# I Condition for quantum entanglement?

1. Mar 23, 2016

### bbbl67

Somebody told me that the condition that must be met for Quantum Entanglement in a system, is that the sum of the wavefunctions of the individual particles must equal the overall wavefunction of the system. But isn't this the case anyways with any system of two particles whether they are entangled or not?

2. Mar 23, 2016

### drvrm

It is the correlations between subsystems of a quantum system (a particle in a system of two particles)
that can give rise to distinction from classical systems(correlations in classical systems can always be described in terms of classical probabilities),
whereas ;
this is not always true in quantum systems.
Such non-classical correlations lead to entanglement
Let us take a two particle system whose individual particle states are pure states and the measurement done on each particle is independent of the such measurements done on the other- meaning the states are not correlated - no entanglement.
But if the two particle states are entangled in a manner such that a local measurement of particular observable done on particle 1 -predefines the result of such measurements on particle 2-
then we get the ' entangled states' of the system

3. Mar 23, 2016

### Staff: Mentor

That doesn't make sense. Have a look at the Wikipedia page on quantum entanglement for starters. The first sentence is very good:
For two particles in a pure state, they will be entangled if the state can't be written as the product of the state of particle 1 with the state of particle 2.

4. Mar 23, 2016

### Staff: Mentor

"Somebody told me" is not an a good reference under the Physics Forums rules; if you can't tell us where you heard it we can't help you understand it. However....
I'm not sure what this could mean - you can't just add vectors in different Hilbert spaces to get a sum. You might give the first few pages of http://www.pa.msu.edu/~mmoore/Lect24_TensorProduct.pdf a try.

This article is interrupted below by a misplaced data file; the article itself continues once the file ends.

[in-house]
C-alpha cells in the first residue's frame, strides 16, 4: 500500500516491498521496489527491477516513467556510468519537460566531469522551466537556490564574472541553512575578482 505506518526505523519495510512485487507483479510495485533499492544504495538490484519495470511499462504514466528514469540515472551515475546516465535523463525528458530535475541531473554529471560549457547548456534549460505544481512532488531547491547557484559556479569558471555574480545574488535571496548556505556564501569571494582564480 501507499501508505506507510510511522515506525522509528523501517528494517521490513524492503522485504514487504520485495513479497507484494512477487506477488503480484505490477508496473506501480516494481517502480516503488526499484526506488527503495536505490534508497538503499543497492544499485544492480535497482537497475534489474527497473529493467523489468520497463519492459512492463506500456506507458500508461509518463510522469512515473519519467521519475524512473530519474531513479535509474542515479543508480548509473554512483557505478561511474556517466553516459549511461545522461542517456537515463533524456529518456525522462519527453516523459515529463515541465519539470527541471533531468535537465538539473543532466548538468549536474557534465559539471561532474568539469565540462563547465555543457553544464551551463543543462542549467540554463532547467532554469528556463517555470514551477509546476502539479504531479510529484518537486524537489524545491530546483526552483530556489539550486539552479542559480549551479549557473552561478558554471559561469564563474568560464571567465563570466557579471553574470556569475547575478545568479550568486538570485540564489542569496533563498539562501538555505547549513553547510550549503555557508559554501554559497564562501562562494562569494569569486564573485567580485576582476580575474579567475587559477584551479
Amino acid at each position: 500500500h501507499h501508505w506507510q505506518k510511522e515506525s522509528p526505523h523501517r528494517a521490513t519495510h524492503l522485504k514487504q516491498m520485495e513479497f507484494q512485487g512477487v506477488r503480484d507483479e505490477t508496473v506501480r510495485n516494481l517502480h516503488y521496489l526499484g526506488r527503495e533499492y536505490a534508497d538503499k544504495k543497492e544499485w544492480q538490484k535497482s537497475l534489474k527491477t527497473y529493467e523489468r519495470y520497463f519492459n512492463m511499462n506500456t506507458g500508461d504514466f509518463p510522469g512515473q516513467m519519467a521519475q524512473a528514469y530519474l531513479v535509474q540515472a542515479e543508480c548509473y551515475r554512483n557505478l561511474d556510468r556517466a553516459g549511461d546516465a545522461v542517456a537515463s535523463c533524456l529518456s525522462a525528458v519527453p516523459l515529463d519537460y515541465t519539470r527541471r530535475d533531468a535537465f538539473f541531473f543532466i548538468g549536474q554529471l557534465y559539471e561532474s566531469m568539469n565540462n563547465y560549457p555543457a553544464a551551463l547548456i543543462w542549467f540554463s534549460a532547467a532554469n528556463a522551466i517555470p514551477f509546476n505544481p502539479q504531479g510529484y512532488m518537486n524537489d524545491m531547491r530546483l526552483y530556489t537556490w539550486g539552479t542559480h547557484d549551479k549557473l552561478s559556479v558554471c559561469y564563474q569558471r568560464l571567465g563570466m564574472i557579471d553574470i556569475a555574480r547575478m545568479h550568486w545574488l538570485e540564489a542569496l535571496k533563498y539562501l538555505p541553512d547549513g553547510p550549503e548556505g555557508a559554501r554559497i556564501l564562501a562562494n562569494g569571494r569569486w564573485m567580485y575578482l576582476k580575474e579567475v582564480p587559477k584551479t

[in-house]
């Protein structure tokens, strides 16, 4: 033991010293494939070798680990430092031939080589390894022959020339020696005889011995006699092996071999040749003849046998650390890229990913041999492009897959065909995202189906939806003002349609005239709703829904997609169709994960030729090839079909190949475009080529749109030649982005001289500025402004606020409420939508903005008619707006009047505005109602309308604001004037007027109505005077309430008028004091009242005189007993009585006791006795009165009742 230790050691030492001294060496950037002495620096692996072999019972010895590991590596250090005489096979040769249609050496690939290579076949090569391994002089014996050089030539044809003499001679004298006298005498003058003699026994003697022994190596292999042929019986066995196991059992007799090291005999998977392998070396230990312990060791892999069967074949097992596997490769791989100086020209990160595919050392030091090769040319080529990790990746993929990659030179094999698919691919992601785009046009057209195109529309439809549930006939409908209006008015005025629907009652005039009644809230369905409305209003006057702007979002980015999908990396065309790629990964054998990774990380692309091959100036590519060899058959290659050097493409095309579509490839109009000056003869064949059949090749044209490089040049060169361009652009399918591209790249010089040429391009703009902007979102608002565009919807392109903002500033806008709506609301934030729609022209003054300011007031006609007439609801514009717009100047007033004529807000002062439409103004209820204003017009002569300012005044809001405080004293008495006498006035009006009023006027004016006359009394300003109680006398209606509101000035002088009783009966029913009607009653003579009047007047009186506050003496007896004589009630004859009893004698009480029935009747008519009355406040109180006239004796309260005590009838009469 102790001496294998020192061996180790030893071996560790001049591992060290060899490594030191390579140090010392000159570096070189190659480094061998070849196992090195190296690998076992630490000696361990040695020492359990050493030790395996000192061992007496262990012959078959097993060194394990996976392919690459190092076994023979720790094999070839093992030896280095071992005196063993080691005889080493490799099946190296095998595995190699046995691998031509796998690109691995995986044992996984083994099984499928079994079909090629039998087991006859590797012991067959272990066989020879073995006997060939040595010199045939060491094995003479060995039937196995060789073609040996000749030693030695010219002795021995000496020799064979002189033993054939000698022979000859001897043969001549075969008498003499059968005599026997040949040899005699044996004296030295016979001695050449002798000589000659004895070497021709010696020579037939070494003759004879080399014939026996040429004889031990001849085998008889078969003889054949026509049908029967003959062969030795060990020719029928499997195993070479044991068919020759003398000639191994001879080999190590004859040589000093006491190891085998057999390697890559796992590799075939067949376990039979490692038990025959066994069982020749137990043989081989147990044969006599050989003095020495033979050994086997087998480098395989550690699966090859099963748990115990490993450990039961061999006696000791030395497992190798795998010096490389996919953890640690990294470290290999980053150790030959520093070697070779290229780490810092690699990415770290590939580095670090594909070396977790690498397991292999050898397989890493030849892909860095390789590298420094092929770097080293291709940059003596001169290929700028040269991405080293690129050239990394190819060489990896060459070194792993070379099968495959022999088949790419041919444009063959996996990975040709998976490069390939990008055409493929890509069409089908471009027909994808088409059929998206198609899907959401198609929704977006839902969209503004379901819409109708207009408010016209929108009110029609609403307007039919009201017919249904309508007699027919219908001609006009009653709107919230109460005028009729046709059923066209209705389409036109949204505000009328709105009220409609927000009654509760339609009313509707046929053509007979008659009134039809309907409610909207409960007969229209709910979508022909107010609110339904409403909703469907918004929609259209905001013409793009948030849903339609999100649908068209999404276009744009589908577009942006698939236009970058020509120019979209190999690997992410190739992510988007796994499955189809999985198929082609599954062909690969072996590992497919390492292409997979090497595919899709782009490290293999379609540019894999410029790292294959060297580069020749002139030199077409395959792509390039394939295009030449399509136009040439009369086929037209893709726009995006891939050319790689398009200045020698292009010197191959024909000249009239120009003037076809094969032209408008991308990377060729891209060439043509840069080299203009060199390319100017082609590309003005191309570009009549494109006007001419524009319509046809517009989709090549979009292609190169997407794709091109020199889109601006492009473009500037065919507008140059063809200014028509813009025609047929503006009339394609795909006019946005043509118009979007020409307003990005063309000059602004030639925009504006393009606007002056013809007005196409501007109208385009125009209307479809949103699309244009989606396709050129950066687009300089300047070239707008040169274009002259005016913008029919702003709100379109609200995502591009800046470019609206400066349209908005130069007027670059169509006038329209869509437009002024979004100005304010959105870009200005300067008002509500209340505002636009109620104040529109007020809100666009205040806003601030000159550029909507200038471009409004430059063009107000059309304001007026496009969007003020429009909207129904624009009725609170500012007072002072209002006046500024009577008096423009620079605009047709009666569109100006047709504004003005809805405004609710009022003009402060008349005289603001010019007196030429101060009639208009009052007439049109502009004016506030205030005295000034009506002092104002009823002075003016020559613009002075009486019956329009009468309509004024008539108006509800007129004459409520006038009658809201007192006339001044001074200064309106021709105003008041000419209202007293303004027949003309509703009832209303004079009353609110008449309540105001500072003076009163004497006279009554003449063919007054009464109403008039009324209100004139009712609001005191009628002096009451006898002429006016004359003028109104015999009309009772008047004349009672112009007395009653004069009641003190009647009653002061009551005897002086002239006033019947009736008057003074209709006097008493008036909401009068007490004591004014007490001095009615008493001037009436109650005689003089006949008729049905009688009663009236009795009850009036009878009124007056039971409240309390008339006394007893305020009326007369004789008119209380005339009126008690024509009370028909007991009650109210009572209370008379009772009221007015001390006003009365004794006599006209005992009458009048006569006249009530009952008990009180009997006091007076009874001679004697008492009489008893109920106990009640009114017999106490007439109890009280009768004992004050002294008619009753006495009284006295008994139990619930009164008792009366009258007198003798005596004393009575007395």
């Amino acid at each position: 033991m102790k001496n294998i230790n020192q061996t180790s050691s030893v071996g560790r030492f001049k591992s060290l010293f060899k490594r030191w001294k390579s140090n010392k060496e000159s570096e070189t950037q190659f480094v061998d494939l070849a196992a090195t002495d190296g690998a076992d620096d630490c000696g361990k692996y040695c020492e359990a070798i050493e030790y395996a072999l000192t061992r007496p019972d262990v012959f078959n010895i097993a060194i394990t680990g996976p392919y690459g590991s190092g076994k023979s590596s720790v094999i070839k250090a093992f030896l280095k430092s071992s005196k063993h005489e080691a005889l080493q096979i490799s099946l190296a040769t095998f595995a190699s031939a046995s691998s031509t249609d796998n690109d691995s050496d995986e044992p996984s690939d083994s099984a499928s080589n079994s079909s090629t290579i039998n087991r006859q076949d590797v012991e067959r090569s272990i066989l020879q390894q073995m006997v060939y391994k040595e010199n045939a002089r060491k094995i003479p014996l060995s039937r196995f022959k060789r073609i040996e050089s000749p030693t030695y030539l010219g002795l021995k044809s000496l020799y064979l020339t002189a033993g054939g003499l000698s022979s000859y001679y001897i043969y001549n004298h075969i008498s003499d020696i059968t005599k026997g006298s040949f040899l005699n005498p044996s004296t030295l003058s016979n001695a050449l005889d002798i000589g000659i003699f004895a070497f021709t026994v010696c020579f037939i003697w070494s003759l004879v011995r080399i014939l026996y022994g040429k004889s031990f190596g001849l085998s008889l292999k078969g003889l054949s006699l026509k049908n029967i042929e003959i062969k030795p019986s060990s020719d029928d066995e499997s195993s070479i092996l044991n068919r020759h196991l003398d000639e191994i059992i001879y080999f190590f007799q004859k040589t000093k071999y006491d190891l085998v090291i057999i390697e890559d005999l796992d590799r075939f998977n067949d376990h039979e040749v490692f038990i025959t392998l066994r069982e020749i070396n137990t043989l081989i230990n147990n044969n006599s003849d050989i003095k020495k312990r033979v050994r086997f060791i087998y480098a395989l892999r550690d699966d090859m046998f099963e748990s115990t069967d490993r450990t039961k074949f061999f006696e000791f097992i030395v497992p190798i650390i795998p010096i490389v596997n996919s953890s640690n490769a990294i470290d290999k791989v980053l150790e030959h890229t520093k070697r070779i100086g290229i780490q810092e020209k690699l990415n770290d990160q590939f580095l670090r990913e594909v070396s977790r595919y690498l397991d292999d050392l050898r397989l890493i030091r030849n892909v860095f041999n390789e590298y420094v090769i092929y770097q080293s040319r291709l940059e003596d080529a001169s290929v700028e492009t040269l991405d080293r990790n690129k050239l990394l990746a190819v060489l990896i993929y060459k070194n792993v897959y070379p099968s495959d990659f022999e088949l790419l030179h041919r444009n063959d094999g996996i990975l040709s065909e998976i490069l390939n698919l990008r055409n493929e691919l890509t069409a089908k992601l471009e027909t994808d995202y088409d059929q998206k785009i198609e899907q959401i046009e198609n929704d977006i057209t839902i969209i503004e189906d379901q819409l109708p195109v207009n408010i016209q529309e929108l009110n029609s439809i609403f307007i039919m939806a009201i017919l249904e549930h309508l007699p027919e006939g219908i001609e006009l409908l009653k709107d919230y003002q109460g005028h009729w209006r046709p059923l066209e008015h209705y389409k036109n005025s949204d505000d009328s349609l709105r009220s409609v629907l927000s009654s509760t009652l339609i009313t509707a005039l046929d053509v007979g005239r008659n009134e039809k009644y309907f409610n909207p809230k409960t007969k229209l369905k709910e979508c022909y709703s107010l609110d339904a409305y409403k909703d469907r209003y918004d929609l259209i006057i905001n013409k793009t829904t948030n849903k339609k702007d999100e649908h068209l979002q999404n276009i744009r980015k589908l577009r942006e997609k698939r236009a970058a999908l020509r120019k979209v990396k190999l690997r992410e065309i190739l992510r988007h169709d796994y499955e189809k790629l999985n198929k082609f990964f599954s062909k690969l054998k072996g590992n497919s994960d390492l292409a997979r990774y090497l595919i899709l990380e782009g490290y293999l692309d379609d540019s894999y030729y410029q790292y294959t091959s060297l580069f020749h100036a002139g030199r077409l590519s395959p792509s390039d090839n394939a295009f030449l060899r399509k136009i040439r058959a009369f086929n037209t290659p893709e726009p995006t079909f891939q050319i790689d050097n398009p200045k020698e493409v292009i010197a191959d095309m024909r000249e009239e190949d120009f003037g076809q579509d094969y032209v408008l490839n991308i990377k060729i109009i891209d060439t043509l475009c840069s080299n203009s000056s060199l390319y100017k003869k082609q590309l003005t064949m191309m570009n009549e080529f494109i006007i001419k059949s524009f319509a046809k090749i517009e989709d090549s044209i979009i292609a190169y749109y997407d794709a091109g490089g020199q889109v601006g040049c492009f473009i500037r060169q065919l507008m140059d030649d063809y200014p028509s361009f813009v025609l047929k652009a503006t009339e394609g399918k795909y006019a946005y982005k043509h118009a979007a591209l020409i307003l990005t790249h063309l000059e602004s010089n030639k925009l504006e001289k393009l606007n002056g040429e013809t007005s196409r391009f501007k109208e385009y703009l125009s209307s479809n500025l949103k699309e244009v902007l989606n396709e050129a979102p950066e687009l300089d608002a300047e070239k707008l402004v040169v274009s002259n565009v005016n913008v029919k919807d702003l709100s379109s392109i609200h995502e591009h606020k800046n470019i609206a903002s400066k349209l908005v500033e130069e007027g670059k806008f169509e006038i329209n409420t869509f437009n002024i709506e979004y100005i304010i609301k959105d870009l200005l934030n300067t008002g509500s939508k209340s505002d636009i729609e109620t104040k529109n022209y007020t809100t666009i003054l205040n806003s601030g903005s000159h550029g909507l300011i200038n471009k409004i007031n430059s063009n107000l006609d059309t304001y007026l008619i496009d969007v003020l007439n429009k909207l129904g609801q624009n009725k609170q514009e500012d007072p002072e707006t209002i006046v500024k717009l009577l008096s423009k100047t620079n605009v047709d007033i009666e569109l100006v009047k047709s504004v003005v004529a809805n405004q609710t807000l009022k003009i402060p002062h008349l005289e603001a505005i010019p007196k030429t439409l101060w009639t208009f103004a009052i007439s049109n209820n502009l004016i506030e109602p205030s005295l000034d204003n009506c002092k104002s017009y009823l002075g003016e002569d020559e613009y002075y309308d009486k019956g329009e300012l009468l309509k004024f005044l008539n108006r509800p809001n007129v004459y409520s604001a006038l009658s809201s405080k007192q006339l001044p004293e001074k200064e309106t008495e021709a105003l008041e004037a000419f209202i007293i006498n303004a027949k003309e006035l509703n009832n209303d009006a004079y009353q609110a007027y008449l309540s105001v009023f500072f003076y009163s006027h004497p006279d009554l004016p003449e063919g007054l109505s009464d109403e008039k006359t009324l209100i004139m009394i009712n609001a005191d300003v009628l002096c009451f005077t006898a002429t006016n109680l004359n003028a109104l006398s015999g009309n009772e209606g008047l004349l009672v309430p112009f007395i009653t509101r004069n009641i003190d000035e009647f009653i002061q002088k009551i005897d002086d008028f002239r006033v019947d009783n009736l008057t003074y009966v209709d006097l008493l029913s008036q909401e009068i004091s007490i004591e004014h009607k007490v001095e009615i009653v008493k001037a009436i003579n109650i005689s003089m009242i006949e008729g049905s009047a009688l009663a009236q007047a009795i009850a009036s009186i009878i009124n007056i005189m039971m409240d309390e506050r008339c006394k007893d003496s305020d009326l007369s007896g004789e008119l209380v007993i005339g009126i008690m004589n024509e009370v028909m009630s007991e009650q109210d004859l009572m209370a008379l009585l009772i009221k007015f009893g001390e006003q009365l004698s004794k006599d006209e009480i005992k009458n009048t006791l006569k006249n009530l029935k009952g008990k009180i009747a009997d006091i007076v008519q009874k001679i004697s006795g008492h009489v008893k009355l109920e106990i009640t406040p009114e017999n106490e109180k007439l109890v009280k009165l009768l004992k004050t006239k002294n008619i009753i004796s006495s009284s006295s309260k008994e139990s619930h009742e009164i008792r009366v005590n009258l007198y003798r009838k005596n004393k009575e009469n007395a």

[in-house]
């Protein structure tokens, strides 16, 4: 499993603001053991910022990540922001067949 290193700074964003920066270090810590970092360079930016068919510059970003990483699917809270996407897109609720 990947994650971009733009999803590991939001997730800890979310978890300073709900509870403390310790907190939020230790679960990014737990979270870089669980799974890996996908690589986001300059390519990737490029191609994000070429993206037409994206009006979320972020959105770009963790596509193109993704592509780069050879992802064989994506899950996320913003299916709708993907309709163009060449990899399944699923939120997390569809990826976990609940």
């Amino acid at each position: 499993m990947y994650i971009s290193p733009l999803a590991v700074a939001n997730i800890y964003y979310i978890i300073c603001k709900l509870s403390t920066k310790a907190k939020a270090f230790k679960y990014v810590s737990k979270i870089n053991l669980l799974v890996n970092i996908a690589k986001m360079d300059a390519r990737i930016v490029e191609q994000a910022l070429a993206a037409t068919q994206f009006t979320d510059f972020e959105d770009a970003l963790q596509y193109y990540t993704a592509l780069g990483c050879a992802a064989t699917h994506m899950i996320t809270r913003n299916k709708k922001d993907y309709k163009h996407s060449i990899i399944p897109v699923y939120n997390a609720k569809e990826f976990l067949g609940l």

5. Mar 23, 2016

### DrChinese

No, that is not always the case. There are a couple of general conditions:

1. Usually there is a conserved quantity; in that limited basis you could say that x1+x2 sum to something that is a constant.
2. A pair of particles with known/definite property values will not be entangled on that basis. So x1 and x2 cannot be definite prior to measurement.

So a typical system of 2 particles will, if prepared reasonably, meet condition 1. But it won't meet condition 2 unless you make non-commuting measurements on both. And then it will meet condition 2 but no longer will meet condition 1 (because the values are indefinite and the sum is not a constant).

On the other hand: entangled pairs meet both requirements, and generally any pair of particles that meets those requirements are entangled on that basis. I am sure there are specific exceptions, hopefully you get the idea.

6. Mar 23, 2016

### bbbl67

Do the electrons that share any particular orbital or sub-orbital of an atom satisfy these two requirements?

7. Mar 27, 2016

### jfizzix

If the joint quantum state comes from a pair of independent non-interacting (but otherwise arbitrary) particles, then the joint state is separable.
If the joint state is an arbitrary mixture (not superposition) of such states, then it is also separable.
All other states are entangled.